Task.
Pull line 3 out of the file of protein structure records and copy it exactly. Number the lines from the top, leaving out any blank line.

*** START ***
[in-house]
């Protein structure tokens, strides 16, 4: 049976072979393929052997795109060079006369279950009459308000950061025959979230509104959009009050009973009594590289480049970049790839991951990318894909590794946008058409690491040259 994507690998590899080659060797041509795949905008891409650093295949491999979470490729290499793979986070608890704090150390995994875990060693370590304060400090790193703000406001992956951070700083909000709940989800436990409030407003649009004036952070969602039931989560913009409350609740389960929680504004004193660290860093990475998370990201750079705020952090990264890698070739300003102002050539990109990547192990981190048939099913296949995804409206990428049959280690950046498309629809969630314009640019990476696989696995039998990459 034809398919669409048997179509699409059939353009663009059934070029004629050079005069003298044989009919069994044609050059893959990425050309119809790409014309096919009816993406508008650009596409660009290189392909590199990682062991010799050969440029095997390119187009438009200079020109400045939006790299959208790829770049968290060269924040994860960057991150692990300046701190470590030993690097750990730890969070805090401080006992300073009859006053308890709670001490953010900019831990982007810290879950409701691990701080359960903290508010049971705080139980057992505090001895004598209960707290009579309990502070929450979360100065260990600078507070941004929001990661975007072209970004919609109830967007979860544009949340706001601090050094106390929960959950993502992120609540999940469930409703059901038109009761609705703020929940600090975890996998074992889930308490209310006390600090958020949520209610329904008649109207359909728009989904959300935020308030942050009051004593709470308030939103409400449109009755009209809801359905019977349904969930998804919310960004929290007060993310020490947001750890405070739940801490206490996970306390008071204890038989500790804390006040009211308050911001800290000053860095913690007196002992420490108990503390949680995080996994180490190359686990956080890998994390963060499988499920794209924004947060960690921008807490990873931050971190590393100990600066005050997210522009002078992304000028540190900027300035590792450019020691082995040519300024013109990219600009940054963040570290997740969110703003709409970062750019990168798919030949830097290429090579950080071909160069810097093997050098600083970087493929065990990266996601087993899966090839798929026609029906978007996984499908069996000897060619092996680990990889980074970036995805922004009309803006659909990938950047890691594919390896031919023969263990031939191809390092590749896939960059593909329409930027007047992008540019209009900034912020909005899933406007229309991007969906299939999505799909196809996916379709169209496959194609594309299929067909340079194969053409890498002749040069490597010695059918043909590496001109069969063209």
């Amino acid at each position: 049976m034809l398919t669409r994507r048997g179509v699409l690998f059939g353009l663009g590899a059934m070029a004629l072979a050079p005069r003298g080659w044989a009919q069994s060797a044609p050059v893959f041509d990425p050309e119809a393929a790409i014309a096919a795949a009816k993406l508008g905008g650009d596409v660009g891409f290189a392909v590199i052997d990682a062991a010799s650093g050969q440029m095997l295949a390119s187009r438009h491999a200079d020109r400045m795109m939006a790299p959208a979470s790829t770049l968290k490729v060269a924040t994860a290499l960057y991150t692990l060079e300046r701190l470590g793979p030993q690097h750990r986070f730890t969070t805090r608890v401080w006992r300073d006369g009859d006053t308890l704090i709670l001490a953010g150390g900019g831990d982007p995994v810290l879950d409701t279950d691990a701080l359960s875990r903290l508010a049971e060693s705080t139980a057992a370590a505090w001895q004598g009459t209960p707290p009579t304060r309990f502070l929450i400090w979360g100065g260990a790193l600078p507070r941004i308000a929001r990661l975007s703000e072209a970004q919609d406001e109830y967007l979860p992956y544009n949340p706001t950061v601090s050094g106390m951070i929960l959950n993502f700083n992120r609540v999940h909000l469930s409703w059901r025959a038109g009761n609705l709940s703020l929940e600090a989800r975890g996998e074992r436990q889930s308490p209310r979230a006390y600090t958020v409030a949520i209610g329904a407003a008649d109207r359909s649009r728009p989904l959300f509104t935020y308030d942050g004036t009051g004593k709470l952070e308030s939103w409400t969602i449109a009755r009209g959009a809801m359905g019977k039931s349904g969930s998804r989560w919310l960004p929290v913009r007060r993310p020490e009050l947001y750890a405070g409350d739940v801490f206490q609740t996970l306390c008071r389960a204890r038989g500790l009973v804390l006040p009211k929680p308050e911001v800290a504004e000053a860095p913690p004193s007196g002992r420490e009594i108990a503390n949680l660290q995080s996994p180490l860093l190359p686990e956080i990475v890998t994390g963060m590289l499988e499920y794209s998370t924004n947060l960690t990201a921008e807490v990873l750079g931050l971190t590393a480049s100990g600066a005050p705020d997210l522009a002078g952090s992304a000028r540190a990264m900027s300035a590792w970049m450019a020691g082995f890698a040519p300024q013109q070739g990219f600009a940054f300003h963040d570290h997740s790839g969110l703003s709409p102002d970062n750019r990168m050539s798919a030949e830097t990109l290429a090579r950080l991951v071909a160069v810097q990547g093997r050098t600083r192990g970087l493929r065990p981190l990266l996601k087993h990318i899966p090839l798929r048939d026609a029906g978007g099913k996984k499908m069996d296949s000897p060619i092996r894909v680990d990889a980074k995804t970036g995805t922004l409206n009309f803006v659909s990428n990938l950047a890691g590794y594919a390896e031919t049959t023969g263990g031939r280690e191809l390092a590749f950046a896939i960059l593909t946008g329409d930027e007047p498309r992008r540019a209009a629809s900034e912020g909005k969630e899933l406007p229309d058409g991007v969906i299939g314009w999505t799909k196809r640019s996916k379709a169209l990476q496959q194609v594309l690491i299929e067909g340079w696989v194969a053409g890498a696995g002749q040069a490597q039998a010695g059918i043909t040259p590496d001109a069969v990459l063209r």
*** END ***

């Amino acid at each position: 049976m034809l398919t669409r994507r048997g179509v699409l690998f059939g353009l663009g590899a059934m070029a004629l072979a050079p005069r003298g080659w044989a009919q069994s060797a044609p050059v893959f041509d990425p050309e119809a393929a790409i014309a096919a795949a009816k993406l508008g905008g650009d596409v660009g891409f290189a392909v590199i052997d990682a062991a010799s650093g050969q440029m095997l295949a390119s187009r438009h491999a200079d020109r400045m795109m939006a790299p959208a979470s790829t770049l968290k490729v060269a924040t994860a290499l960057y991150t692990l060079e300046r701190l470590g793979p030993q690097h750990r986070f730890t969070t805090r608890v401080w006992r300073d006369g009859d006053t308890l704090i709670l001490a953010g150390g900019g831990d982007p995994v810290l879950d409701t279950d691990a701080l359960s875990r903290l508010a049971e060693s705080t139980a057992a370590a505090w001895q004598g009459t209960p707290p009579t304060r309990f502070l929450i400090w979360g100065g260990a790193l600078p507070r941004i308000a929001r990661l975007s703000e072209a970004q919609d406001e109830y967007l979860p992956y544009n949340p706001t950061v601090s050094g106390m951070i929960l959950n993502f700083n992120r609540v999940h909000l469930s409703w059901r025959a038109g009761n609705l709940s703020l929940e600090a989800r975890g996998e074992r436990q889930s308490p209310r979230a006390y600090t958020v409030a949520i209610g329904a407003a008649d109207r359909s649009r728009p989904l959300f509104t935020y308030d942050g004036t009051g004593k709470l952070e308030s939103w409400t969602i449109a009755r009209g959009a809801m359905g019977k039931s349904g969930s998804r989560w919310l960004p929290v913009r007060r993310p020490e009050l947001y750890a405070g409350d739940v801490f206490q609740t996970l306390c008071r389960a204890r038989g500790l009973v804390l006040p009211k929680p308050e911001v800290a504004e000053a860095p913690p004193s007196g002992r420490e009594i108990a503390n949680l660290q995080s996994p180490l860093l190359p686990e956080i990475v890998t994390g963060m590289l499988e499920y794209s998370t924004n947060l960690t990201a921008e807490v990873l750079g931050l971190t590393a480049s100990g600066a005050p705020d997210l522009a002078g952090s992304a000028r540190a990264m900027s300035a590792w970049m450019a020691g082995f890698a040519p300024q013109q070739g990219f600009a940054f300003h963040d570290h997740s790839g969110l703003s709409p102002d970062n750019r990168m050539s798919a030949e830097t990109l290429a090579r950080l991951v071909a160069v810097q990547g093997r050098t600083r192990g970087l493929r065990p981190l990266l996601k087993h990318i899966p090839l798929r048939d026609a029906g978007g099913k996984k499908m069996d296949s000897p060619i092996r894909v680990d990889a980074k995804t970036g995805t922004l409206n009309f803006v659909s990428n990938l950047a890691g590794y594919a390896e031919t049959t023969g263990g031939r280690e191809l390092a590749f950046a896939i960059l593909t946008g329409d930027e007047p498309r992008r540019a209009a629809s900034e912020g909005k969630e899933l406007p229309d058409g991007v969906i299939g314009w999505t799909k196809r640019s996916k379709a169209l990476q496959q194609v594309l690491i299929e067909g340079w696989v194969a053409g890498a696995g002749q040069a490597q039998a010695g059918i043909t040259p590496d001109a069969v990459l063209r």